Politics

Judge Rules Against Trump Regarding Tax Returns

Published on October 7, 2019 by Athena Pallas

Today a federal judge dismissed a lawsuit from President Trump in which Trump had sought to block a subpoena seeking his income tax returns. In his ruling Judge Victor Marrero also rejected Trump’s argument that a sitting president cannot be subject to criminal investigation/charges while in office, writing, according to The Hill, “This Court cannot endorse such a categorical and limitless assertion of presidential immunity from judicial process as being countenanced by the nation’s constitutional plan,” and further asserting that this position on the matter from Trump’s side is “repugnant to the nation’s governmental structure and constitutional values.”

That subpoena for Trump’s tax returns came from the Manhattan district attorney’s office as part of a New York criminal investigation. The request for tax returns for tax years 2011 through 2018 relates, at least in part, to an investigation of hush money payments made to Stephanie Clifford, aka Stormy Daniels, who allegedly had an affair with Trump. The subpoena for the tax returns was sent to Mazars, USA, the accounting firm long used by Trump and the Trump Organization, which Trump also named as a defendant in his now-dismissed lawsuit. After this ruling today Trump’s side filed an emergency appeal to the U.S. Court of Appeals for the 2nd Circuit, which has for now stopped the enforcement of the subpoena for Trump’s tax returns until a panel of appeals court judges reviews the case in an expedited fashion. According to The Hill:

A federal judge on Monday dismissed President Trump’s lawsuit challenging a subpoena from New York prosecutors for his tax returns. Judge Victor Marrero, a district judge in New York appointed by former President Clinton, rejected Trump’s argument that he cannot be subject to the criminal process while in office. …Marrero said that Trump was advancing a position that presidents, their relatives and their businesses are above the law and that aspects of such a position are “repugnant to the nation’s governmental structure and constitutional values.” …The district attorney’s office had argued that the case (Trump’s lawsuit) should be dismissed and that any legal challenge belongs in state court rather than federal court. The Department of Justice (DOJ) also weighed in, arguing that the case belonged in federal court and that Trump should receive interim relief as needed. In his ruling on Monday, Marrero sided with the district attorney’s office, finding that the federal court should abstain from exercising jurisdiction over Trump’s lawsuit.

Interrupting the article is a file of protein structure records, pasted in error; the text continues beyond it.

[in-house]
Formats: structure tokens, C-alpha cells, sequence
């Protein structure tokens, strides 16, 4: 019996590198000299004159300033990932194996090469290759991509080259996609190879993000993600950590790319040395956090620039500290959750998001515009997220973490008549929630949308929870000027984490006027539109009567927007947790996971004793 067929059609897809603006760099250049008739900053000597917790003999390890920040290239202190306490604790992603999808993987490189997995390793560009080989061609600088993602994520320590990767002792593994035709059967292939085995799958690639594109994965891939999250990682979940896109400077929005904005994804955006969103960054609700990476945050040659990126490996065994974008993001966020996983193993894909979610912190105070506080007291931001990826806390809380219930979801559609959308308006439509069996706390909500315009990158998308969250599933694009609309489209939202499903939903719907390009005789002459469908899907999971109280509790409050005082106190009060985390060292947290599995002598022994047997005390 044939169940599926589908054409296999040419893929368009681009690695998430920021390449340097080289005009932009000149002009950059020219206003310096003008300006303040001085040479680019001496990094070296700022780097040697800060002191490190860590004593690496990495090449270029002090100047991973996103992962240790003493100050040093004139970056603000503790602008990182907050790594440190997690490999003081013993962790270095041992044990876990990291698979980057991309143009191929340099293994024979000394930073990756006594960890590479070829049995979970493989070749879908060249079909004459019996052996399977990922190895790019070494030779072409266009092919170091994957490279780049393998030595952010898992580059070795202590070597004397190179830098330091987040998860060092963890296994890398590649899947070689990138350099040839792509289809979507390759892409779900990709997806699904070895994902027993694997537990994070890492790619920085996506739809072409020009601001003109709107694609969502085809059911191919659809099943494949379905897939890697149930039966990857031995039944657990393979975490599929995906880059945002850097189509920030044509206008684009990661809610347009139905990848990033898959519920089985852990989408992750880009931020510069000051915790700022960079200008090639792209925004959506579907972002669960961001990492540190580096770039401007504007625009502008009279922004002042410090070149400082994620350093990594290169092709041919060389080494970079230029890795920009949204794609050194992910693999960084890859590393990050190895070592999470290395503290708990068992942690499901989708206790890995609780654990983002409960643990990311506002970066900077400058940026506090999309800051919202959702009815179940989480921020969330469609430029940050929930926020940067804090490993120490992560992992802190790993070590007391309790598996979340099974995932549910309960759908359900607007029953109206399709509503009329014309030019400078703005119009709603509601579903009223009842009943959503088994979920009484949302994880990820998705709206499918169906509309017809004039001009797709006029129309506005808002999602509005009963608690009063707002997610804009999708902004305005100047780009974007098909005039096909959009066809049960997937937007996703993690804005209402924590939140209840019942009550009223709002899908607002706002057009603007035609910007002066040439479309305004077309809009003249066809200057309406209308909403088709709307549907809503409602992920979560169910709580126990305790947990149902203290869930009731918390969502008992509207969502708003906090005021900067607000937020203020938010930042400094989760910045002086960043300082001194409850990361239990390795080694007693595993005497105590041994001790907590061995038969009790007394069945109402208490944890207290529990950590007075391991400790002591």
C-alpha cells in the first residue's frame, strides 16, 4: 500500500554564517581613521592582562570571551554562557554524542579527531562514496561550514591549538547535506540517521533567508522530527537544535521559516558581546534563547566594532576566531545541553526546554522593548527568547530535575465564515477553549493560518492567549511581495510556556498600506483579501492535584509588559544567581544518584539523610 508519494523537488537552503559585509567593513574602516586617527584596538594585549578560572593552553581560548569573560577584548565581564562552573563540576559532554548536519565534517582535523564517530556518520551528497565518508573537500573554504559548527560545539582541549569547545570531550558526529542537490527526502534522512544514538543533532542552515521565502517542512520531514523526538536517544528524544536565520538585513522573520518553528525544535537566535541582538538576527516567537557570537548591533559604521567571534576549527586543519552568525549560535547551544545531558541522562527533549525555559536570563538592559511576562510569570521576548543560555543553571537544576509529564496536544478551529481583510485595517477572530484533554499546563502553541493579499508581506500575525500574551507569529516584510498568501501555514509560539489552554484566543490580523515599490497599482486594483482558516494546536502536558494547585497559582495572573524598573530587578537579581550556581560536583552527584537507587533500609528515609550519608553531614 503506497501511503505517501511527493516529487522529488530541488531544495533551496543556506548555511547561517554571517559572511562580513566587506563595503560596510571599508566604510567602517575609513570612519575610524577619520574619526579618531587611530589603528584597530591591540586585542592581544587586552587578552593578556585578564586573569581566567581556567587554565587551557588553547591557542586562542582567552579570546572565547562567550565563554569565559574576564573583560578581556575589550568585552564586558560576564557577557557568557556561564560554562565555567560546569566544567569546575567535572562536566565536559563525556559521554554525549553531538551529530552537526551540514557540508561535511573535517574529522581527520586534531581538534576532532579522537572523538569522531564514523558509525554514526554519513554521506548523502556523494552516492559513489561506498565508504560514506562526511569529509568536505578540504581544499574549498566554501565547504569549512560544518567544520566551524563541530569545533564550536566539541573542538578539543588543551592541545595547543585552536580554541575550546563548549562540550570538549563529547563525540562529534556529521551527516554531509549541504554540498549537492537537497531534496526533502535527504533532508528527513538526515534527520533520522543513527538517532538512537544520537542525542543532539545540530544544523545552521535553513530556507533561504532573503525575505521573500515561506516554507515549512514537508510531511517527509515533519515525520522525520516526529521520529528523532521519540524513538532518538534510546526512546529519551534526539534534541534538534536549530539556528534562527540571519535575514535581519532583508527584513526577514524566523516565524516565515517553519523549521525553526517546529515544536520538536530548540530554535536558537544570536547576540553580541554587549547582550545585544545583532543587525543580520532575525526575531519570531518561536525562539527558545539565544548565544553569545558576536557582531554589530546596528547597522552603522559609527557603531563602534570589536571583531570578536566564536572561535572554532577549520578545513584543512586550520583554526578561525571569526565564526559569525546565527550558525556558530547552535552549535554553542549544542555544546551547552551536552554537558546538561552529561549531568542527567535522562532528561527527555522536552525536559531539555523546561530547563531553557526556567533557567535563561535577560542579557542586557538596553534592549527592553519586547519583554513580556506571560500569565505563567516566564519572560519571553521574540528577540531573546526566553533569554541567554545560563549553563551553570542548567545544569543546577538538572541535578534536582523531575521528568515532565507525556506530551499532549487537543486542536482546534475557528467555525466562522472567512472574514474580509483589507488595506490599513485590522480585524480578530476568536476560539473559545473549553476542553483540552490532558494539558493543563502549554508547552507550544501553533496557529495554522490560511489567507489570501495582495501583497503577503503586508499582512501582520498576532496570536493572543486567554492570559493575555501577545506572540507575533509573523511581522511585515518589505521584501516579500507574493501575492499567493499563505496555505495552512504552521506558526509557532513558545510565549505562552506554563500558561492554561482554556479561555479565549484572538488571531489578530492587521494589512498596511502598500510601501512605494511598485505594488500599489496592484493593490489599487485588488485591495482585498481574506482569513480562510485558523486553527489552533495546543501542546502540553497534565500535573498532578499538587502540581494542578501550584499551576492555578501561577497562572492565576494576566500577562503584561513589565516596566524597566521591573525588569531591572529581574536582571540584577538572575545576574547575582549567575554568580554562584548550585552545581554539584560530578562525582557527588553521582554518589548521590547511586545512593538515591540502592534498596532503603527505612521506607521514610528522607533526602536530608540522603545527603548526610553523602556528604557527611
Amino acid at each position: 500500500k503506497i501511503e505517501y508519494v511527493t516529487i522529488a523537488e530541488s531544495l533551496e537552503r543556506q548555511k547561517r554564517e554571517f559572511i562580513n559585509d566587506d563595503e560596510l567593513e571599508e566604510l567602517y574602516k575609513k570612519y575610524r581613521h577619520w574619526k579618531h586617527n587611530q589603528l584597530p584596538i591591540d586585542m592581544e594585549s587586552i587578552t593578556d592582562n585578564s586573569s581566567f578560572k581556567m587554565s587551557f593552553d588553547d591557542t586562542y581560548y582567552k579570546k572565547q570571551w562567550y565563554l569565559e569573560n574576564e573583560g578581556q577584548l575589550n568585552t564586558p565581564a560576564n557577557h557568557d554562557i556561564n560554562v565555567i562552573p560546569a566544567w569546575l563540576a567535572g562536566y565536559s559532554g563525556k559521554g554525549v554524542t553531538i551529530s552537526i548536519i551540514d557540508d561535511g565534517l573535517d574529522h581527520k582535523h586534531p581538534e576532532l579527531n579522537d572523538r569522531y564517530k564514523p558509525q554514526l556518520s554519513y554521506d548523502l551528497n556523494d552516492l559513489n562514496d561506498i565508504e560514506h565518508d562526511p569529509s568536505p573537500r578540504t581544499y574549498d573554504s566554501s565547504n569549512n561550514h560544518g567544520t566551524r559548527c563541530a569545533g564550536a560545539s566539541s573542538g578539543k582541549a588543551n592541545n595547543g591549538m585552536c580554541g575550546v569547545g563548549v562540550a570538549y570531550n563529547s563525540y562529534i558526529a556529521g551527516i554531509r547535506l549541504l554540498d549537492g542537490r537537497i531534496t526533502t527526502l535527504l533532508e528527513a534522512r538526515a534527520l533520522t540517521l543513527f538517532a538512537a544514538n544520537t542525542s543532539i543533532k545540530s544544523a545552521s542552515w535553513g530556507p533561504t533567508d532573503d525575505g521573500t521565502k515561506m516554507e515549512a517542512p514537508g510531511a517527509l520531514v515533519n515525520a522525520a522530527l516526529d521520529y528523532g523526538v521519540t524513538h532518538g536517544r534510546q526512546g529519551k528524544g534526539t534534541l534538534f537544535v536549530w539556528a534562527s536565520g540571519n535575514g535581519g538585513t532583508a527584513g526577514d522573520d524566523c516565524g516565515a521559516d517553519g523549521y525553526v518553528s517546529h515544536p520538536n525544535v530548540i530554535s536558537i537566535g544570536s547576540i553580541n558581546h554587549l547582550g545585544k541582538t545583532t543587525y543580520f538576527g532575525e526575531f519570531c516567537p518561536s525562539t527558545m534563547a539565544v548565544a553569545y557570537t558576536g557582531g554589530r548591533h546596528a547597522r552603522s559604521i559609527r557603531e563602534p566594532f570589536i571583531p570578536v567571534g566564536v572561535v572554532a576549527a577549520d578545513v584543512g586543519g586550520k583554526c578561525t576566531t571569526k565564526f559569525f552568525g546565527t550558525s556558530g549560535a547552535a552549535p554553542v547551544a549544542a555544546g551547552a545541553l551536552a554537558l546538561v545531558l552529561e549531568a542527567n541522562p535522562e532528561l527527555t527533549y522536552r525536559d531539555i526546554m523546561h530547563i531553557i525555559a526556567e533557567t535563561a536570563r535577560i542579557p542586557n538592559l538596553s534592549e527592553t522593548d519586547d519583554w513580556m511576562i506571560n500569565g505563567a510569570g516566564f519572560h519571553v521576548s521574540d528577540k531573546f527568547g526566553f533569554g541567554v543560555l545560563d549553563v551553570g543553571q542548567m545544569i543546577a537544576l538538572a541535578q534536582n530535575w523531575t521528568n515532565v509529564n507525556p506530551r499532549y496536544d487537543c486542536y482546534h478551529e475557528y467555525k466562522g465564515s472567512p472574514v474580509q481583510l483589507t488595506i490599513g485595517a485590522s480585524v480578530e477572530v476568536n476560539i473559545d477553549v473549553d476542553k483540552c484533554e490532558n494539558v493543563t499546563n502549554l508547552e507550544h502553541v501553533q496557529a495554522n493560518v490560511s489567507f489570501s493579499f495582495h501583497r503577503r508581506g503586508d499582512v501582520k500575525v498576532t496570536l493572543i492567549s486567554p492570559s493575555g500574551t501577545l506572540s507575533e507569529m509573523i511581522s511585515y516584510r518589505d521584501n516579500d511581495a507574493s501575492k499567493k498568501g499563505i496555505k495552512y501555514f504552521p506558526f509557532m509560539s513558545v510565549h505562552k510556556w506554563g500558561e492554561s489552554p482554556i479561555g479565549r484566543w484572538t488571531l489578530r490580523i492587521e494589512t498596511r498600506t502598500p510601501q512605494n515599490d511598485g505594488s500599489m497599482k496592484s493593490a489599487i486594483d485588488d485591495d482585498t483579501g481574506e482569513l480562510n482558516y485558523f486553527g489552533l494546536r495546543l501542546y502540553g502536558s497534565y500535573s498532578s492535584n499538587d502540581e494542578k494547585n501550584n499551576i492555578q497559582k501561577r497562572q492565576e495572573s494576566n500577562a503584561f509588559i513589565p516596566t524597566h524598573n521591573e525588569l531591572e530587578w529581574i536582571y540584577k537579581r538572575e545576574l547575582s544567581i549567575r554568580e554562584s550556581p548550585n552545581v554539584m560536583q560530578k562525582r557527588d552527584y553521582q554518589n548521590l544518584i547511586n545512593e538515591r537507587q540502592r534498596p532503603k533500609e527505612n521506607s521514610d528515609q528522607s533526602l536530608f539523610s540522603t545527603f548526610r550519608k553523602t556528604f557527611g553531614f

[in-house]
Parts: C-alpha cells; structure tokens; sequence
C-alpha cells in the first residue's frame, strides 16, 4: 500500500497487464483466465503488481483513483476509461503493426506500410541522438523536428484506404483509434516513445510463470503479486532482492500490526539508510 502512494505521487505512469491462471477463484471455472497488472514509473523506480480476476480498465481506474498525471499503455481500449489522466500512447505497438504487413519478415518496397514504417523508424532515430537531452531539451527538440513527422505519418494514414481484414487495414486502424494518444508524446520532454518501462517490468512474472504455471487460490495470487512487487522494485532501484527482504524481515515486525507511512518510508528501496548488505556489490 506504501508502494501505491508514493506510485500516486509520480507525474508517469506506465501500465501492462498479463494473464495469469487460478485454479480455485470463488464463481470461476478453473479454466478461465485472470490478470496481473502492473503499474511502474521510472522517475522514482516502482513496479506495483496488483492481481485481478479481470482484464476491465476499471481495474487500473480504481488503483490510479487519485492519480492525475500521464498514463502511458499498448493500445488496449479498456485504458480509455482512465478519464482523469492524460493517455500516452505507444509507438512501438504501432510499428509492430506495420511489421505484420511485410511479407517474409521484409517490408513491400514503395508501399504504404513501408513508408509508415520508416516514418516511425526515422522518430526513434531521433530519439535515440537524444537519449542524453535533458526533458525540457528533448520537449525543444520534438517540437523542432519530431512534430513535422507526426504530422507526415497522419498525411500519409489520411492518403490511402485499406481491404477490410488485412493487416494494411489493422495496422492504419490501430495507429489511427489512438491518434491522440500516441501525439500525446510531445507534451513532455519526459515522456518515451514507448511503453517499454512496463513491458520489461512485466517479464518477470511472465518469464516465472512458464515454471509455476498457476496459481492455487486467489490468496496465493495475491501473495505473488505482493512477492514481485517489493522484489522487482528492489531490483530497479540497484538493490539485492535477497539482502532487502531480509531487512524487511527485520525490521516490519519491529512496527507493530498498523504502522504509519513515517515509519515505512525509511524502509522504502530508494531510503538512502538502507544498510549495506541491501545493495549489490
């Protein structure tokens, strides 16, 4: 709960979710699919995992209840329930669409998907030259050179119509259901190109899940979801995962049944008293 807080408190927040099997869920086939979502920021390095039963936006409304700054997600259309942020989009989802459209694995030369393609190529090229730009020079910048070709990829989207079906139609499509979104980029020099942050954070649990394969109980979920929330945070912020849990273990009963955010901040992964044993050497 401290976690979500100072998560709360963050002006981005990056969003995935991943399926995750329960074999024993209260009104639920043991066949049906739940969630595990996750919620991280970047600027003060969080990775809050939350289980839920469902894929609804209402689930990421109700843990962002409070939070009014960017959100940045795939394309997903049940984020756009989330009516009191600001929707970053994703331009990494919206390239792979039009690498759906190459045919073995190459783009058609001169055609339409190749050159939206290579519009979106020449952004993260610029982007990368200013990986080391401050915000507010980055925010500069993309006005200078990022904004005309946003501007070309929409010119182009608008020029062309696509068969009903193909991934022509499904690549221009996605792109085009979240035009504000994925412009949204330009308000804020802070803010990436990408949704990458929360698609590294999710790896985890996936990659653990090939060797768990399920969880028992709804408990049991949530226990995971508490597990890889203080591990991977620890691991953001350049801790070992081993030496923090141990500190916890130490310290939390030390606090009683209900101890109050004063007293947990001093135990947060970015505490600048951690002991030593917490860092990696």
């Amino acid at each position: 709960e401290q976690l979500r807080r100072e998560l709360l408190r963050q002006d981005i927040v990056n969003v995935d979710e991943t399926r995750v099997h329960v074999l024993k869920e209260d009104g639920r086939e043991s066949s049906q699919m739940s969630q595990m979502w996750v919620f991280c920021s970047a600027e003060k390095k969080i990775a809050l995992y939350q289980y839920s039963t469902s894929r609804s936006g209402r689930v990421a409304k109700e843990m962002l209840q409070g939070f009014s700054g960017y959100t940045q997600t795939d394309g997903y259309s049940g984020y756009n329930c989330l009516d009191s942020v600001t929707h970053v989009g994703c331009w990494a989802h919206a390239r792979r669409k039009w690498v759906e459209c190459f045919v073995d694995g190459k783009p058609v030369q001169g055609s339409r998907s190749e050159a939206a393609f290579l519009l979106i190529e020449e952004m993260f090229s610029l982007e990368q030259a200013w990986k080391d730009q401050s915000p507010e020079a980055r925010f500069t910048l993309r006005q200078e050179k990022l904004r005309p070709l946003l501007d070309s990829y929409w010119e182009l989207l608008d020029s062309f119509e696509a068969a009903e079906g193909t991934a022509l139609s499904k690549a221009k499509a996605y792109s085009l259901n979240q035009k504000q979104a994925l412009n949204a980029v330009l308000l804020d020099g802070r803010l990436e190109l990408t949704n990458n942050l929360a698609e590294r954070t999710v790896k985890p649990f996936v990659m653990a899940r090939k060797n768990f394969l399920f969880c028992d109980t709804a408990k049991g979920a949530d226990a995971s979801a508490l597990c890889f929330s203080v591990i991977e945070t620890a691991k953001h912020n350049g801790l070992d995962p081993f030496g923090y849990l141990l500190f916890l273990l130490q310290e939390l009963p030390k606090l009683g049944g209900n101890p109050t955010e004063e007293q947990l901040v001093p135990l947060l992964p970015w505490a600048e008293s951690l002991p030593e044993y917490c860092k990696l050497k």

As described in the citation above, jurisdictional issues are also involved in Trump’s lawsuit. New York has argued that the matter should stay in state, rather than federal, court, since the prosecutors’ investigation of Trump is at a state level, but Trump has tried to use his frequent ally, the federal Justice Department under Attorney General Barr, to do his bidding and therefore Trump’s side has also sought to get relief from the subpoena through federal channels. Judge Marrero sided with New York on this issue today, indicating that federal courts should refrain from involvement in Trump’s lawsuit.

True to form, President Trump took to Twitter to complain about this ruling and to complain in general about how he is being treated, tweeting, “The Radical Left Democrats have failed on all fronts, so now they are pushing local New York City and State Democrat prosecutors to go get President Trump. A thing like this has never happened to any President before. Not even close!”

We await the appeals court decision to see if New York prosecutors will in fact gain access to Trump’s tax returns and other financial records from Mazars, USA. If they do obtain the tax returns and other records, those would be subject to grand jury secrecy rules, so they would only become available to the public if they became evidence in a criminal case, i.e. if this moves beyond an investigation into charges being brought.

Featured image via Wikimedia Commons.